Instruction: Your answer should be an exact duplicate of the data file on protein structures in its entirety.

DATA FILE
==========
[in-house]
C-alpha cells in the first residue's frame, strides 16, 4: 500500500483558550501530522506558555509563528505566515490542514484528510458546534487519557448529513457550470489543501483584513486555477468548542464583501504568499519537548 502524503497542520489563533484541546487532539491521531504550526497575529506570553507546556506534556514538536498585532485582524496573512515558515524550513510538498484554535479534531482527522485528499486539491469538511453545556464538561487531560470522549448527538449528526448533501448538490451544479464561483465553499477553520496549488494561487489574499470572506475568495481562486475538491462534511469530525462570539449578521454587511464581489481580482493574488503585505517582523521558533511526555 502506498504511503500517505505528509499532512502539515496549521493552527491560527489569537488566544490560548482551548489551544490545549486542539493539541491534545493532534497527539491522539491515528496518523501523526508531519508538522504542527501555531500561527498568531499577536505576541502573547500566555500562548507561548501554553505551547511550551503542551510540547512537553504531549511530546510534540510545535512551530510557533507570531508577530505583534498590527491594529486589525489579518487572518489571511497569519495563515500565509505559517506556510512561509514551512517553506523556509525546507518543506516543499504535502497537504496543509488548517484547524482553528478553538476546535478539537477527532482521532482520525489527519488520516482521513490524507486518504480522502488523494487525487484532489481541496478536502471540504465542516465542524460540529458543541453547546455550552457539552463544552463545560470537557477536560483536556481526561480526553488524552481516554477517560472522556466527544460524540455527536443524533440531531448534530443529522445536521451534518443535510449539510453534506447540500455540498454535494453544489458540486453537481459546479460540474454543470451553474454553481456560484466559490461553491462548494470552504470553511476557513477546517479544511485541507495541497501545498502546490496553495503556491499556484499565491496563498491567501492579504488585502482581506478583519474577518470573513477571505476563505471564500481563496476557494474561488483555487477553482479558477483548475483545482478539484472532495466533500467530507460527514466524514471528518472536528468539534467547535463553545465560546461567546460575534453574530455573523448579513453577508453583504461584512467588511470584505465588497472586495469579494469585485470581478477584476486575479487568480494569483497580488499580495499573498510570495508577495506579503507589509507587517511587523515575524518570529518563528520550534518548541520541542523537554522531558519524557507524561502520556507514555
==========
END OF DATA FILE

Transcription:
[in-house]
C-alpha cells in the first residue's frame, strides 16, 4: 500500500483558550501530522506558555509563528505566515490542514484528510458546534487519557448529513457550470489543501483584513486555477468548542464583501504568499519537548 502524503497542520489563533484541546487532539491521531504550526497575529506570553507546556506534556514538536498585532485582524496573512515558515524550513510538498484554535479534531482527522485528499486539491469538511453545556464538561487531560470522549448527538449528526448533501448538490451544479464561483465553499477553520496549488494561487489574499470572506475568495481562486475538491462534511469530525462570539449578521454587511464581489481580482493574488503585505517582523521558533511526555 502506498504511503500517505505528509499532512502539515496549521493552527491560527489569537488566544490560548482551548489551544490545549486542539493539541491534545493532534497527539491522539491515528496518523501523526508531519508538522504542527501555531500561527498568531499577536505576541502573547500566555500562548507561548501554553505551547511550551503542551510540547512537553504531549511530546510534540510545535512551530510557533507570531508577530505583534498590527491594529486589525489579518487572518489571511497569519495563515500565509505559517506556510512561509514551512517553506523556509525546507518543506516543499504535502497537504496543509488548517484547524482553528478553538476546535478539537477527532482521532482520525489527519488520516482521513490524507486518504480522502488523494487525487484532489481541496478536502471540504465542516465542524460540529458543541453547546455550552457539552463544552463545560470537557477536560483536556481526561480526553488524552481516554477517560472522556466527544460524540455527536443524533440531531448534530443529522445536521451534518443535510449539510453534506447540500455540498454535494453544489458540486453537481459546479460540474454543470451553474454553481456560484466559490461553491462548494470552504470553511476557513477546517479544511485541507495541497501545498502546490496553495503556491499556484499565491496563498491567501492579504488585502482581506478583519474577518470573513477571505476563505471564500481563496476557494474561488483555487477553482479558477483548475483545482478539484472532495466533500467530507460527514466524514471528518472536528468539534467547535463553545465560546461567546460575534453574530455573523448579513453577508453583504461584512467588511470584505465588497472586495469579494469585485470581478477584476486575479487568480494569483497580488499580495499573498510570495508577495506579503507589509507587517511587523515575524518570529518563528520550534518548541520541542523537554522531558519524557507524561502520556507514555